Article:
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Excavation of Nissia Shipwreck Begins Near Cyprus

Ottoman Era Shipwreck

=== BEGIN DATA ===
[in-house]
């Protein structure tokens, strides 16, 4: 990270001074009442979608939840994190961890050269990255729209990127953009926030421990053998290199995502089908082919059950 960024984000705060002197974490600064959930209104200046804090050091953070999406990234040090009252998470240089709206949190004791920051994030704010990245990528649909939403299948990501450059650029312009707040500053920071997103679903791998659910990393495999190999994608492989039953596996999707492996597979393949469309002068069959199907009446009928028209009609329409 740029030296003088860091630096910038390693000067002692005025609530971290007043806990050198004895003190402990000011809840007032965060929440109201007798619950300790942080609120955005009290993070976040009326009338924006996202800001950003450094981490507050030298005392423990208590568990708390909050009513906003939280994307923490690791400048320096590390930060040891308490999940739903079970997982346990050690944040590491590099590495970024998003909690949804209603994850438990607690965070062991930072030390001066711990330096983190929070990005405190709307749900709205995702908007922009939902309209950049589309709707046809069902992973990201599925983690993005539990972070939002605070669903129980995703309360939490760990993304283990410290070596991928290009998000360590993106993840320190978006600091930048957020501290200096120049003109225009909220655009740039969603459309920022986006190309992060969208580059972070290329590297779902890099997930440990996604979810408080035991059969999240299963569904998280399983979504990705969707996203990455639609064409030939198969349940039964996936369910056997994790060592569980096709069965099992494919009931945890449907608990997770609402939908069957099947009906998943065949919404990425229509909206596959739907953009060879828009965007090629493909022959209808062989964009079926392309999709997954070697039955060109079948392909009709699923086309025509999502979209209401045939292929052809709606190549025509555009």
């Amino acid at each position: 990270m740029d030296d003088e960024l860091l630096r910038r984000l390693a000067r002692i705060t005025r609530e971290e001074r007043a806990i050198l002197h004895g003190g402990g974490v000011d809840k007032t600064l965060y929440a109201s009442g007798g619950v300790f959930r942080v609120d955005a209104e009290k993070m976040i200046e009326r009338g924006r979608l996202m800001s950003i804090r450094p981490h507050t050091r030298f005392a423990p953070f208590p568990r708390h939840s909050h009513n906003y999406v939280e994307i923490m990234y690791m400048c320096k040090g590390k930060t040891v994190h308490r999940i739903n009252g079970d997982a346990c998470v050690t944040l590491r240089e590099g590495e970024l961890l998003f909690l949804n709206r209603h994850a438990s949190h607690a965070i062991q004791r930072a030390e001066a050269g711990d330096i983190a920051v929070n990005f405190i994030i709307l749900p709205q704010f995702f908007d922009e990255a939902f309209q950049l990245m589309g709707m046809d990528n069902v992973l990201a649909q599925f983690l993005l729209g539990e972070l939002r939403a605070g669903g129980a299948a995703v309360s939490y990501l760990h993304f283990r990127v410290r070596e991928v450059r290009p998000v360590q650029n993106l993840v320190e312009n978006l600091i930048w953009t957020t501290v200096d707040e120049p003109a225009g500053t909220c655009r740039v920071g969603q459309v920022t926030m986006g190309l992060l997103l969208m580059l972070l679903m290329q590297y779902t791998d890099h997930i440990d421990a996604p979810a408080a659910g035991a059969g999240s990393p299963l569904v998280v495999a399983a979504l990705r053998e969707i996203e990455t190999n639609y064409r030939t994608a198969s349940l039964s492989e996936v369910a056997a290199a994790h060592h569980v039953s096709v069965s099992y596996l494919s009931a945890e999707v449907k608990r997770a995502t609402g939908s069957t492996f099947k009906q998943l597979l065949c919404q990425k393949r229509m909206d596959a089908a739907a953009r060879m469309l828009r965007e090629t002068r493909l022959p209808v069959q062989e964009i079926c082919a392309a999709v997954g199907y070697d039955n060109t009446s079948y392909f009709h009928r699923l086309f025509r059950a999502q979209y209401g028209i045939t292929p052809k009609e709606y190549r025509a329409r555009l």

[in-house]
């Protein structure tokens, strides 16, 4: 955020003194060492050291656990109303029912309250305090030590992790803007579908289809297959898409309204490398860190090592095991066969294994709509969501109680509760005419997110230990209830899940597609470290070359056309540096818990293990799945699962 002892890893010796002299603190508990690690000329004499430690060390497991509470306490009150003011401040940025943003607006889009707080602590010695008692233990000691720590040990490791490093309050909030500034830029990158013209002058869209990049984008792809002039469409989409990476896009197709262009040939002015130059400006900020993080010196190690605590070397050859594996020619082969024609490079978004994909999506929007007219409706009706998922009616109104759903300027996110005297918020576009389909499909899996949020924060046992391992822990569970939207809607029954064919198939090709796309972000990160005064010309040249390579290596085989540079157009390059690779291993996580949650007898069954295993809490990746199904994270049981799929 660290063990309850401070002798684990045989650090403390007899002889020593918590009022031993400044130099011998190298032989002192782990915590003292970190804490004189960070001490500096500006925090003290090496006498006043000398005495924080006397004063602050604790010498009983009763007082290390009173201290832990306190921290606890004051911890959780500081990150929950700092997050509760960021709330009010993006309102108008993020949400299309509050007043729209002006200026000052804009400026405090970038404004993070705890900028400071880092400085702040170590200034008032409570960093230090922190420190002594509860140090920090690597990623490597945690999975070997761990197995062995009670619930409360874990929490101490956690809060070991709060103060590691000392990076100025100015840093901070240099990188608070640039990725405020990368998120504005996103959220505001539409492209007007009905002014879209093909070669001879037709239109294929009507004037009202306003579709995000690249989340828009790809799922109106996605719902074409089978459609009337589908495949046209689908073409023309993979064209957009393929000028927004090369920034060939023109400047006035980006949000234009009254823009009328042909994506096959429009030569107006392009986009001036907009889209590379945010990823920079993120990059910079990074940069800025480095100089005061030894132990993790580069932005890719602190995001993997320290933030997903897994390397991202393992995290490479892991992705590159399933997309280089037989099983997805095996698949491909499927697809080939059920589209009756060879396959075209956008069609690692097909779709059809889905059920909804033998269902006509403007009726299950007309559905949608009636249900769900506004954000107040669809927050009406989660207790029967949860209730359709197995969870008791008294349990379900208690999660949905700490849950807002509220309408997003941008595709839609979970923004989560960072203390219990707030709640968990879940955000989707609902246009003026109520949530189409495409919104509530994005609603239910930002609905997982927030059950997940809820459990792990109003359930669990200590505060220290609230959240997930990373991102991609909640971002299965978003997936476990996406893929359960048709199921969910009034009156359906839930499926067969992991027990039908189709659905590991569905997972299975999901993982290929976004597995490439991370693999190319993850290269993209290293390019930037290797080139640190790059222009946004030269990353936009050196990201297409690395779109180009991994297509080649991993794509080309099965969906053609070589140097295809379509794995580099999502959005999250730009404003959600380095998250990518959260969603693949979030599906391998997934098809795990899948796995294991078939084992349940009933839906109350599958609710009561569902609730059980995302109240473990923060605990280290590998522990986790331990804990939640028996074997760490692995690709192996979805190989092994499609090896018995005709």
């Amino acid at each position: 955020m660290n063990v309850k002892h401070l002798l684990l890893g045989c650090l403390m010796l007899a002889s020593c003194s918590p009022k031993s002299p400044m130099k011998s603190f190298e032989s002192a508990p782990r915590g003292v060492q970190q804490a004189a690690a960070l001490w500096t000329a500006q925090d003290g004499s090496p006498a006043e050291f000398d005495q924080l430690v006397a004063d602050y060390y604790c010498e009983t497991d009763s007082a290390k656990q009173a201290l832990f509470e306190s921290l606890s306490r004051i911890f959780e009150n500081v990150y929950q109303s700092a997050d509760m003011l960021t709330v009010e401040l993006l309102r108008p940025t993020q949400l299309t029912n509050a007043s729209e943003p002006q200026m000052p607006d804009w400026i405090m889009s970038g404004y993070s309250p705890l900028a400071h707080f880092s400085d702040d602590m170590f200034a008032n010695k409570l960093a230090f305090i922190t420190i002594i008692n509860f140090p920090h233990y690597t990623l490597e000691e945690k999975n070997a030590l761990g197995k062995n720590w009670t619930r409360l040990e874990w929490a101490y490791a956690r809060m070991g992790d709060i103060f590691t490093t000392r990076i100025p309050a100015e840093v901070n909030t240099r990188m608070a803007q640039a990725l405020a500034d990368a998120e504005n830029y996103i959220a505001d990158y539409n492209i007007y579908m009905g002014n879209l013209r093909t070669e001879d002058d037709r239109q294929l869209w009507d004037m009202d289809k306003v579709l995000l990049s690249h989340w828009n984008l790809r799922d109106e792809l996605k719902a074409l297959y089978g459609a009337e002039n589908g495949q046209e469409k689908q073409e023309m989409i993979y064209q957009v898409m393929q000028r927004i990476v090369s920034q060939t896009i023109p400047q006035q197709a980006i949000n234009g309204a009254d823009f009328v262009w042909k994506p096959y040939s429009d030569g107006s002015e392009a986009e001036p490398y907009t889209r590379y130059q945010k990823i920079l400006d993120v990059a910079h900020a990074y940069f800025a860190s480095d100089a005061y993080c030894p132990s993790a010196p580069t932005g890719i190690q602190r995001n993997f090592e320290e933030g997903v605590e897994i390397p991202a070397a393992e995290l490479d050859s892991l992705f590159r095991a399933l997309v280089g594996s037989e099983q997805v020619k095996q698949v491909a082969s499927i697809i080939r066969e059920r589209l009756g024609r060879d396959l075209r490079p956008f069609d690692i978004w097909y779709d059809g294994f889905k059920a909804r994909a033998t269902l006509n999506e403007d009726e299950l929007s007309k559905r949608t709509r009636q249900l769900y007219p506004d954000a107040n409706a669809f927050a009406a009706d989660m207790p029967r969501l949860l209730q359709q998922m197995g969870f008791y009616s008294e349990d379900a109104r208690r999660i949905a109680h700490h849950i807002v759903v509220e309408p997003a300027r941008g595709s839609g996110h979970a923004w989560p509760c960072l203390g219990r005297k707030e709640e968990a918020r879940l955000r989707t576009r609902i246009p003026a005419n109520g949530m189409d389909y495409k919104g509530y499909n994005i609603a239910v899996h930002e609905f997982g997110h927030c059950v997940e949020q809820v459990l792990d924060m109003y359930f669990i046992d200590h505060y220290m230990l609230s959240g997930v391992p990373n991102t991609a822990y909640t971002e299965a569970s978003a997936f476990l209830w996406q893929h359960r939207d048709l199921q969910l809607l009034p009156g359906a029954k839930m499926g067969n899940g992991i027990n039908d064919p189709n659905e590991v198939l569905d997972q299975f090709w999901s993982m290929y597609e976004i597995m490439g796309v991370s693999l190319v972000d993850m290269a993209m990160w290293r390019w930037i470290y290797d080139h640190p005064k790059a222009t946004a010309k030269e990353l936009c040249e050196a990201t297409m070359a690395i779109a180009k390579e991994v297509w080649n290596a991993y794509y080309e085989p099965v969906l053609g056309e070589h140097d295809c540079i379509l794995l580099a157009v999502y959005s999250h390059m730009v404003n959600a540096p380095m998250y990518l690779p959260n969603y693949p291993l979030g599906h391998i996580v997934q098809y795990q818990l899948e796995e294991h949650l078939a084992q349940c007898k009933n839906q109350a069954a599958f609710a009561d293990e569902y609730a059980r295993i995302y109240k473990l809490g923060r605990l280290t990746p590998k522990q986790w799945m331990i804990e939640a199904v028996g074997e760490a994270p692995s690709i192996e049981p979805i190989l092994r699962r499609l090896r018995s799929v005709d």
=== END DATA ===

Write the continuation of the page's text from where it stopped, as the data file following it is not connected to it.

<![CDATA[The Maritime Archaeological Research Laboratory (MARElab) of the University of Cyprus, in collaboration with the Department of Antiquities, has begun excavating wreckage just off the coast of Paralimni, Cyprus. Initial excavations took place during a two-week period in September 2014, and the 24 researchers believe the venture has made a promising start. The wreckage was once a ship known as the Nissia, and according to the Cyprus Antiquities Department, it likely dates back to the era of the Ottoman Empire. The wreckage is located on the ocean floor, twenty-eight metres below the surface. According to the department: "it is the only shipwreck of this period known in Cyprus, and one of the few that are under investigation in the eastern Mediterranean." Following the initial excavation, it was reported that several finds had already been made at the site. The discoveries include three iron cannon, wooden rigging elements, ceramics, glass tableware, bricks, pistol bullets and a section of the ship's hull. All movable finds were brought to the surface and taken to the conservation laboratory of the Department of Antiquities, located in Larnaca. A great deal of time was devoted to lifting one of the three iron cannon, which was located a good distance from the wreckage, from the depths. According to MARElab, the excavation could be important in furthering the understanding of shipbuilding and naval activity during the Ottoman Empire. The Nissia Shipwreck Project, as it is called, aims to document the site's archaeological significance, lift a selected piece of the hull, and implement new methods of site preservation. They also hope to get the local community involved in the site's protection and educate them about its importance. The crew wants to increase awareness about underwater cultural heritage, as the site has been damaged in the past. According to the University of Cyprus (UCY), local recreational divers treat the Nissia wreckage as a hotspot for underwater adventure and have turned it into "an uncontrolled recreation spot". However, their dives have also resulted in the thievery and destruction of many artefacts. It is for this reason that the project members intend to excavate the site, while also protecting it from looting and degradation in the future. UCY stated: "Destruction and looting, and the subsequent destruction of valuable archaeological evidence... along with the fact high percentage of preservation of the wooden hull, which remained exposed to the natural deterioration factors was what led MARELab to launch a research programme on the site in collaboration with the department of Antiquities." The researchers now hope that the site will remain preserved and serve as a beacon to shed light on past naval techniques. As of yet, there have been no announcements made as to when the next excavation will occur, or if any are planned. Image courtesy of Wikimedia commons user: Takabeg ]]>

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